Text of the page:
She adjusted her expectations for his behavior and focused on keeping him in class despite the interruptions he caused “as long as no other students were at risk.” By the end of the school year Hilary was having positive interactions with this student and the following year she had an opportunity to observe him in a classroom.

He was completing work and seemed happy to see me when I came in. He also seemed proud of the work he was doing. In this case it had almost nothing to do with academics, and everything to do with building a relationship with him.
student who needs help

Trauma-informed teaching at a glance

Trauma-informed teaching considers how trauma impacts learning and behavior.

It takes into account that trauma can slow down or completely stop our a student’s ability to learn.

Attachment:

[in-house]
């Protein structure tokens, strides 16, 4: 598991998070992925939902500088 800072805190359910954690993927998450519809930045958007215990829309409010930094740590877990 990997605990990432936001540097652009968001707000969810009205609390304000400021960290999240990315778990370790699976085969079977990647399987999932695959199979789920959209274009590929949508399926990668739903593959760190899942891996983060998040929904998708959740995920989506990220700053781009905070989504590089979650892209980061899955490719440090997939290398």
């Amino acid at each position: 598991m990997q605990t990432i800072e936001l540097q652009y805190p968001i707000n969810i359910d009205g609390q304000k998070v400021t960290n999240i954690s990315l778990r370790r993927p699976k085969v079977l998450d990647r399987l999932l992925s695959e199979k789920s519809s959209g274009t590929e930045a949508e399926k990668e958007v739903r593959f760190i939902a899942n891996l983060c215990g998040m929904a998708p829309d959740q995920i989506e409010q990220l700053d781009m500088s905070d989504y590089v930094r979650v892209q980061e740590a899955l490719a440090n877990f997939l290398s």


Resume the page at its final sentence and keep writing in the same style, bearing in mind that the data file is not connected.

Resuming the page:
It understands that youth experiencing trauma are more likely to fall behind in class or get in trouble for behavior issues.

The Crisis Prevention Institute (CPI), an organization that teaches de-escalation techniques in classrooms and workplaces, supports Ms. Manion’s approach. The CPI identify behavior as a “method of communication”. Their de-escalation techniques are based on the understanding that building trust over time is what helps a troubled student learn appropriate behavior modifications. A relationship built on trust and respect effectively shows a student with behavioral challenges that an adult “hears” them and is willing to communicate with them.

To prepare teachers for youth presenting with signs of trauma Garfield Elementary in Freshwater provides their teachers with training on Trauma-informed Teaching. Trauma-informed teaching recognizes that building positive relationships with students will have a big impact. It shifts a teachers focus from “fixing” students to understanding them.